Whenever I recommend blocking an item, I sometimes am met with a blank stare and then some questions about exactly what, why, and how to do this. So I thought it would be helpful to put together a little tutorial to explain just that … How to Block Knit and Crochet Items.
What is blocking?
Blocking is the method of shaping your finished knit or crochet piece to your desired size and shape or the dimensions noted in a pattern. It also helps open up your stitches to help make them look more even and defined. There are a few different methods of blocking. Some people prefer to fully saturate their piece in water, some just spritz and pin, and others prefer to use steam. I don’t have a whole lot of experience with the steam approach so for the purposes of this tutorial I am just going to stick with wet blocking.
Blocking an item definitely improves the look of the piece. As discussed above, not only does it mold the piece into its final shape and size, but it also helps enhance the stitches and leaves your piece with a more professional and nicely finished look. It can also help bring out the beauty of the yarn, especially if it was made with a natural fiber like wool, silk, alpaca, etc.
How to block?
I prefer wet blocking, which is essentially wetting your piece, shaping it, and letting it dry. But before beginning you should always check your yarn label … if a yarn calls for dry cleaning only, don’t block it! If you are making an item with multiple parts that will be pieced together, such as a granny square afghan or a garment, you can either block the pieces individually before sewing them together or piece them together and then block the item as a whole. I prefer to sew everything together and then block it, but it is really just a matter of preference.
Here is what you will need:
- small basin or spray bottle (depending on whether you are fulling saturating your piece or just spritzing)
- tape measure
- clean, dry towels
- blocking board (optional)
- blocking pins
- mild shampoo or wool wash (optional)
- your piece to be blocked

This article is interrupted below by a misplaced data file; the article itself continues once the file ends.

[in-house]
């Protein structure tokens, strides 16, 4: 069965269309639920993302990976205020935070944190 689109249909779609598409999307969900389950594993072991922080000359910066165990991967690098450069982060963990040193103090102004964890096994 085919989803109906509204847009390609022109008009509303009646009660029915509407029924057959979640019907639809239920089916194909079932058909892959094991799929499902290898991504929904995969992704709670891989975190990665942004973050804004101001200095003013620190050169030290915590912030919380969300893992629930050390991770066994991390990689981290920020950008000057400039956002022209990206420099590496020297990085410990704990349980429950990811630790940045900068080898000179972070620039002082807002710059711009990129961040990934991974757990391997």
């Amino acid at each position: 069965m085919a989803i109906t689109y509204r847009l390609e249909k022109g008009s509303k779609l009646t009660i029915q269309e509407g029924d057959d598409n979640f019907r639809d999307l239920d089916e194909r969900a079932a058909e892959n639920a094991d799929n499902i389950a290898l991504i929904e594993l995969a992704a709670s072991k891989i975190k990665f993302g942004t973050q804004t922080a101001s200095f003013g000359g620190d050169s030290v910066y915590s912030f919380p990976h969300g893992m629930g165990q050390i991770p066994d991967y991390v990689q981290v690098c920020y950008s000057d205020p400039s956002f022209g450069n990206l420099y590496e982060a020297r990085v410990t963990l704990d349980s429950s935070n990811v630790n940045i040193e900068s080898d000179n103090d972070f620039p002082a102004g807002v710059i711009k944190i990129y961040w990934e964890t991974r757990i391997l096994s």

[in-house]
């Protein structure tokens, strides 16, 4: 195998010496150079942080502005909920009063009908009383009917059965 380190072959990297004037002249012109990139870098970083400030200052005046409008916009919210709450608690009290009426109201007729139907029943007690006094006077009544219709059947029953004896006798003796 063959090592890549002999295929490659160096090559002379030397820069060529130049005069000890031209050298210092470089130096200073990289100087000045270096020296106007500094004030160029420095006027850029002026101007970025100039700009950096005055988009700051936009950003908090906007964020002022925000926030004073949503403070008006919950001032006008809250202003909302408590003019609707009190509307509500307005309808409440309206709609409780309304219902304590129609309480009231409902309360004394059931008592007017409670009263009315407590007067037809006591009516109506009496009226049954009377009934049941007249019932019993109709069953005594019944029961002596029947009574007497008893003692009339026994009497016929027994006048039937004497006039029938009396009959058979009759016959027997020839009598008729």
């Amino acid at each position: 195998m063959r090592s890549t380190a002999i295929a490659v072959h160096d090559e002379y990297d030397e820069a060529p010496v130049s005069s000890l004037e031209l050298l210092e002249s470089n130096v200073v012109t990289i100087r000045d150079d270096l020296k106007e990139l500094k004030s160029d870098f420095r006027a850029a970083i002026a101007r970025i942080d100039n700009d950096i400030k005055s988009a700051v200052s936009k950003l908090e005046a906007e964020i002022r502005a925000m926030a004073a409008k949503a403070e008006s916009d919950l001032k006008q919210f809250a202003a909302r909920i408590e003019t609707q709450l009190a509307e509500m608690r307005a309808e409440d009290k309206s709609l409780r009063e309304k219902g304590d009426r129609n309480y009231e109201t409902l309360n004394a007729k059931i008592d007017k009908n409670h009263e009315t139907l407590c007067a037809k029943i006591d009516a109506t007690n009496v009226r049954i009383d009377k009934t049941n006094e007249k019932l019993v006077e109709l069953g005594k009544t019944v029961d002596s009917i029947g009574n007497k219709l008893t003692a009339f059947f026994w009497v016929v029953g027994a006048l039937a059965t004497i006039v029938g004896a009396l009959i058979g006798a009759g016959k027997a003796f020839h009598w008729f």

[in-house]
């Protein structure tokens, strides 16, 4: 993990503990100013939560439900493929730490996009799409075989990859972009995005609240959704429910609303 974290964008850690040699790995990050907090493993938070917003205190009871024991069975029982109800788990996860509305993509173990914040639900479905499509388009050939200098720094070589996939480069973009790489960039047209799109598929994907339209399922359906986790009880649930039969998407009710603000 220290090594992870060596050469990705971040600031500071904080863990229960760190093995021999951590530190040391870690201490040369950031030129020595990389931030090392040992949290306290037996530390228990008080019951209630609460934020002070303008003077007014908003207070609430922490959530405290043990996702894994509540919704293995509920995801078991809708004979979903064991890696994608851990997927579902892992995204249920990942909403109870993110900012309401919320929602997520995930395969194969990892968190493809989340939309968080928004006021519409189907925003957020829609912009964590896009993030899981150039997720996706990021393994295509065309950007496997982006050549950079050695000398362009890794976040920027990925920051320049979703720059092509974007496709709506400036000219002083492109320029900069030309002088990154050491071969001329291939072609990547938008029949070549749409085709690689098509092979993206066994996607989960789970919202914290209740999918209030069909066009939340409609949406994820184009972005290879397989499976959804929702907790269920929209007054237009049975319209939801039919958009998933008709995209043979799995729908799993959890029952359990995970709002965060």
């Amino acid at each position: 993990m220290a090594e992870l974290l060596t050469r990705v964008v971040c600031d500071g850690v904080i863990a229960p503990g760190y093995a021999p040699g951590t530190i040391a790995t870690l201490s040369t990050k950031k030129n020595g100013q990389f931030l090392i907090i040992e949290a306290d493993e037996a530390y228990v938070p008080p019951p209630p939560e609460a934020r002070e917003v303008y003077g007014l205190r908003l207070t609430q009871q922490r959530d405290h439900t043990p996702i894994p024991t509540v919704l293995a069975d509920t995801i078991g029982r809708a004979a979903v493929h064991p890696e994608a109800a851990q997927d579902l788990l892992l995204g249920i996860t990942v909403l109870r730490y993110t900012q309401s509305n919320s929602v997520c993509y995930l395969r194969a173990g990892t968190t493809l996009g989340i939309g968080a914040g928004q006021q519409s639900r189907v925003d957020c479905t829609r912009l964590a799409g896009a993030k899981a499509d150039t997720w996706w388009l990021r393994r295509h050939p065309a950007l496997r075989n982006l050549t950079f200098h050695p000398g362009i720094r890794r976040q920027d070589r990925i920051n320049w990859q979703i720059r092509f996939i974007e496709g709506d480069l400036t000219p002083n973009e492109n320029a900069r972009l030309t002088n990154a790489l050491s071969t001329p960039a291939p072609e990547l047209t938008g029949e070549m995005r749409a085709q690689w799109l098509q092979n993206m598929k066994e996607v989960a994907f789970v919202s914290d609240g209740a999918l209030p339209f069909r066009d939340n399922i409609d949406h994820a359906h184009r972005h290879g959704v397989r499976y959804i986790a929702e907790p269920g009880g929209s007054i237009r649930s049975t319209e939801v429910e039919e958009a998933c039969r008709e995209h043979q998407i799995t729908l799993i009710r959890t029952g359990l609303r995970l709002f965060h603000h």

For most items, I find that spritzing with a spray bottle is all I need, but for heavier weight yarn I like to fully saturate the piece in a basin.
For the spritz approach, fill your spray bottle with room temperature water … not hot! (Hot water can actually make natural fibers felt together. Although I love felting items, it is not always the result I am looking for. You can read more about felting here.) Pin your item to a blocking board (or a few layers of towels), easing the piece to the size and shape you want and pinning to hold in place. For really lacy pieces you might want to try blocking wires instead of pins (see bottom of post for links to blocking supplies).
Then spray your piece down with water. The water will usually help make your piece more moldable, so feel free to continue to ease it into shape until you are happy. If my piece is overly saturated, I blot it down with a dry, clean towel and then let it air dry the rest of the way. That’s it! Once dry it is ready to unpin and wear!
For heavier weight items I fill a basin with some room temperature water and completely submerge the item. You can add a little wool wash to the water beforehand if you wish to soften up and condition the fibers (and give it a pretty smell). If using a wash make sure to fully rinse out your piece after. Once fully saturated, take the piece out letting the excess water drip and lay it on some dry and clean towels. Do not ever twist or wring out your piece! Lay some more dry towels on top and roll the item up in the towels to press out the water. Repeat with additional dry towels if necessary until your piece is just damp. Once done, ease your piece into shape. You can pin it on a blocking board as described above or just shape with your hands and let it dry on a dry towel. You can even stuff your piece with some plastic bags to hold the shape if you’d like as I did with my felted hook case here. Once dry, you are all set to wear!
That’s it … pretty easy, huh?! And you will be amazed at the transformation of your piece. Give it a try and let me know how you make out. You can even take some before and after photos to share on my Facebook page if you wish.